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Archive for the ‘change of scene’ Category

Happy Fourth of July! It’s time again for the Annual Summer Road Trip. Get out on the road and put your writing on hold.

At one time or another, we all say that we wish we had more time, but when you come right down to it, do you really want to spend more time working?  What is it that you most like to do with your time?  I think that putting aside your work and spending time with family, especially on a holiday weekend,  is time well spent.  And time away from your work can yield dividends when you return to your writing.

The traffic around the Fourth of July is always awful.  As much as I love my adopted state of Virginia, I really hate being stuck in traffic in Virginia.

Most road trips I have been on over the last few years either start or end with our creeping along Interstate 95 and our wishing and hoping that the traffic would ease soon. Road trips are not what they used to be. That is, not unless you get far away from Interstate 95 that runs north and south along the East Coast of the U.S.

Many of the people most important to me live west of Washington, D.C. by several hundred miles. While my adult children are on the East Coast, most of the rest of my family live in the Midwest.  And many of my husband’s family members live in North Carolina.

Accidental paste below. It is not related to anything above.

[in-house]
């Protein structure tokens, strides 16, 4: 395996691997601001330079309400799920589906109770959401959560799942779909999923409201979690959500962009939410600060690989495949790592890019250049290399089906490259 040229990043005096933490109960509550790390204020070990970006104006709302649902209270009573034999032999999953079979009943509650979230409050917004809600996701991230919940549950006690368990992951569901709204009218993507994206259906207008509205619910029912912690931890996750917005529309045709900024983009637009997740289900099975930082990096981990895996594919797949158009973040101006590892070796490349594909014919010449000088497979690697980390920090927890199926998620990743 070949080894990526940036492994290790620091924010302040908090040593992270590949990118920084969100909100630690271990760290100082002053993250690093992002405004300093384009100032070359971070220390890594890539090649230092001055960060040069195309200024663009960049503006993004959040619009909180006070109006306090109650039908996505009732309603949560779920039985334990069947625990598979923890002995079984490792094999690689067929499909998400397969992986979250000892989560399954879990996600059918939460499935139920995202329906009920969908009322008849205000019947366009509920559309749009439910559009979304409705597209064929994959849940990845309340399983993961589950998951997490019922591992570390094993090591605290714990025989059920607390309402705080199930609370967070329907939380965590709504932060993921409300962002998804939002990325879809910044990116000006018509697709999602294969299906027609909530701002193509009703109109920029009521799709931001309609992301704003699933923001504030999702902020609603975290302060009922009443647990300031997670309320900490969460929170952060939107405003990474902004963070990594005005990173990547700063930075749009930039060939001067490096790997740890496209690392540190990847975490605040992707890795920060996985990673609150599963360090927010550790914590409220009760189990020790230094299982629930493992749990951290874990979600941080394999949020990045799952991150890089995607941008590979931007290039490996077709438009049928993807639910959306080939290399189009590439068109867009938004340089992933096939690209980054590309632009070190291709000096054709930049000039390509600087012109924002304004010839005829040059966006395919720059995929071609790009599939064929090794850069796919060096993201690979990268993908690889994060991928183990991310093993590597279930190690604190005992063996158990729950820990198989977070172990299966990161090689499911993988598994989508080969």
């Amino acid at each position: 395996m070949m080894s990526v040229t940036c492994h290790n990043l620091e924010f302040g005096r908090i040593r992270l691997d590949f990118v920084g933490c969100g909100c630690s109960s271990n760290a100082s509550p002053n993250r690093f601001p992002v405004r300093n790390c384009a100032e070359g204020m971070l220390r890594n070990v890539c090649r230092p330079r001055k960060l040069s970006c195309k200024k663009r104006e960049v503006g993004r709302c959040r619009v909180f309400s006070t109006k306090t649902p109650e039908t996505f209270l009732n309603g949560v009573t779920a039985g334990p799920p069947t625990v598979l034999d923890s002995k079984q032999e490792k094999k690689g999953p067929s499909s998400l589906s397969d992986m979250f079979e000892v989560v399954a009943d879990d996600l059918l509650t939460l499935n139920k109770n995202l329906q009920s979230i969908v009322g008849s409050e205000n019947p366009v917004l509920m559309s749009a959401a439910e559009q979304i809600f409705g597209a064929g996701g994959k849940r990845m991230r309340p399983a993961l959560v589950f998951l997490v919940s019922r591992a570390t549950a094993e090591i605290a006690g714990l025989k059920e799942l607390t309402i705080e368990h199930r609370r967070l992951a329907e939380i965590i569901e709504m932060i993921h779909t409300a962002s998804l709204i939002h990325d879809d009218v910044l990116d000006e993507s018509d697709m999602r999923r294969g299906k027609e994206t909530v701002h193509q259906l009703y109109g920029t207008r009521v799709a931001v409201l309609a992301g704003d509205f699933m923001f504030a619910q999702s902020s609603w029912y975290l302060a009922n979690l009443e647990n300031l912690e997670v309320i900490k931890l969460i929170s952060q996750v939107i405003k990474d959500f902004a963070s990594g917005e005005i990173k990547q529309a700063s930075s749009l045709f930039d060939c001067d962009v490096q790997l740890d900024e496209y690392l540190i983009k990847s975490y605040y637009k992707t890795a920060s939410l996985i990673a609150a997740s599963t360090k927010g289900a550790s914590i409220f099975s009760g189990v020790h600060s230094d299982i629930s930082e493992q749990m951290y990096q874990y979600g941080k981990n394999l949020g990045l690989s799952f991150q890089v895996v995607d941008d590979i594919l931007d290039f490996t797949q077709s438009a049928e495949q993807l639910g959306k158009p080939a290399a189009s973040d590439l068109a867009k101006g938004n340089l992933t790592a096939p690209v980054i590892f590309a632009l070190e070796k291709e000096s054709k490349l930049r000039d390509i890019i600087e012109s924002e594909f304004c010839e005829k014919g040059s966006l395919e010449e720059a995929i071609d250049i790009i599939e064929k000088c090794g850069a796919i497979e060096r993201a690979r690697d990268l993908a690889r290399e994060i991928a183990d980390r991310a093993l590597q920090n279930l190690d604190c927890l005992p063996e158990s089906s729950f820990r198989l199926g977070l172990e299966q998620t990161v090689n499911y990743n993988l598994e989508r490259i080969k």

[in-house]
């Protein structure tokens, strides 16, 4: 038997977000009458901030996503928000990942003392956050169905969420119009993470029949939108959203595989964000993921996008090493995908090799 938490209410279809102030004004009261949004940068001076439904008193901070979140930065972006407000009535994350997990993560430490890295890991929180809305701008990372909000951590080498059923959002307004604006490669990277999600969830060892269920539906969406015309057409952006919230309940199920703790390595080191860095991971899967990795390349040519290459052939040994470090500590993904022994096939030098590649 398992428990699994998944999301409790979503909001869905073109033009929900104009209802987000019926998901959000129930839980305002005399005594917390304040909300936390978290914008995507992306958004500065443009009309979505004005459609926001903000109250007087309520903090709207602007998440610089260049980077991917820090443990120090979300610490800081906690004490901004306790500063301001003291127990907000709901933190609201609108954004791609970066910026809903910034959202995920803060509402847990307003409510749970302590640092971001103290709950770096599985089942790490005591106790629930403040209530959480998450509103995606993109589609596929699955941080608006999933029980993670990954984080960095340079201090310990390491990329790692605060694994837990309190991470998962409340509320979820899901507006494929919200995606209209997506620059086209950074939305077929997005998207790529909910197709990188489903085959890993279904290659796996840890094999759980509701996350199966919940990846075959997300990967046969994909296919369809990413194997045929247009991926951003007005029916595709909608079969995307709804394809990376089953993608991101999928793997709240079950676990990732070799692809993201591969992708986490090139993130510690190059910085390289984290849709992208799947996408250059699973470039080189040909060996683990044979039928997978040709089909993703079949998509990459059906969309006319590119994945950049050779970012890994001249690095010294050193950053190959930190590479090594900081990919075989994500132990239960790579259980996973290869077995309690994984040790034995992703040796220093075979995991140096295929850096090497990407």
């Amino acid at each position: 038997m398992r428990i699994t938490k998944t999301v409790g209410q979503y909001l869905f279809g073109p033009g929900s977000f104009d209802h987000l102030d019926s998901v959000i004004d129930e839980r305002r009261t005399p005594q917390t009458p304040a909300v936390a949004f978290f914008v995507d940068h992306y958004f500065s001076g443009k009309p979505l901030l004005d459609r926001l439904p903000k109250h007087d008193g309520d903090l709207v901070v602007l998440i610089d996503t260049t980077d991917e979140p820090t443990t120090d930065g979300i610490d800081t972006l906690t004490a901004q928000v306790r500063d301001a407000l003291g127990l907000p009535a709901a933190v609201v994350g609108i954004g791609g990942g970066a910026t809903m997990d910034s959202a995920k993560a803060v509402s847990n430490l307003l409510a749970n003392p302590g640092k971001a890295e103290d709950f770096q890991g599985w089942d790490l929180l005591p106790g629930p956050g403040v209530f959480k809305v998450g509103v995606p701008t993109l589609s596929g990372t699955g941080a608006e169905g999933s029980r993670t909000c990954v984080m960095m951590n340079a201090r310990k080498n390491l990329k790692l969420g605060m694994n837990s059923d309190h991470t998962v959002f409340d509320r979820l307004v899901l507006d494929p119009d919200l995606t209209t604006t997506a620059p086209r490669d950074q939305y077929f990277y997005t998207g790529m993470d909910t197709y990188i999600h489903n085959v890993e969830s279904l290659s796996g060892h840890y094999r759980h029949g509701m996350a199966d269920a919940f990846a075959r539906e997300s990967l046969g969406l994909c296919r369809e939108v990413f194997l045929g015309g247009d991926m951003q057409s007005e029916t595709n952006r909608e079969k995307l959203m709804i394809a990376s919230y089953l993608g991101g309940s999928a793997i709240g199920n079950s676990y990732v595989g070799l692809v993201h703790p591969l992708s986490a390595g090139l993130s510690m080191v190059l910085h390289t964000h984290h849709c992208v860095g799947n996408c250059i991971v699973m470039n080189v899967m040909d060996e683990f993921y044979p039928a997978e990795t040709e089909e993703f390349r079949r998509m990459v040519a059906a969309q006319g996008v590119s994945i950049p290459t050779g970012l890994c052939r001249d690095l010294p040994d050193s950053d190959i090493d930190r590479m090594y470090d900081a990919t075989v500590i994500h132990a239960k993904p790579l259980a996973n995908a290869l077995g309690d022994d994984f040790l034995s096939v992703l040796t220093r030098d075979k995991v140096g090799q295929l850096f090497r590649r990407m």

A long-time tradition among one side of my husband’s family is to meet in Western North Carolina during the week of the Fourth of July.

During the early part of the week of the Fourth, we drive south from Washington on Interstate 95 to I-85 in North Carolina and then west on I-40.  And we just keep going, past Asheville, North Carolina; past Franklin, over three more mountains, and on to the little North Carolina town where my husband’s cousins gather every Fourth.

The small town was very isolated when my husband’s mother lived there as a child, but now good roads are plentiful, allowing for tourists and family alike to visit.

We gather at a cousin’s house on the lake, and catch up on the family news. We swap stories and cook food on the grill, but mostly we watch the little ones play in the sand pile or bob around on rafts in the lake. We marvel over the good health of the child who had been seriously ill, and we play (or watch) a marathon volley ball game.

 

The scenery and the family are worth the effort needed to get there, as well as any loss of time on my writing and other work. In fact, all of our our writing can benefit from our stepping away.

We will have a respite from the isolation of writing, and we can also recharge our creativity.  There’s no place better to be lost in the moment and to stare into space than at a mountain lake.

If the Fourth is a holiday for you, I hope you can put your writing on hold and join others to celebrate, relax, and recharge.

Happy Fourth of July,

Nancy

Nancy Whichard, Ph.D., PCC
www.nancywhichard.com
nancy@nancywhichard.com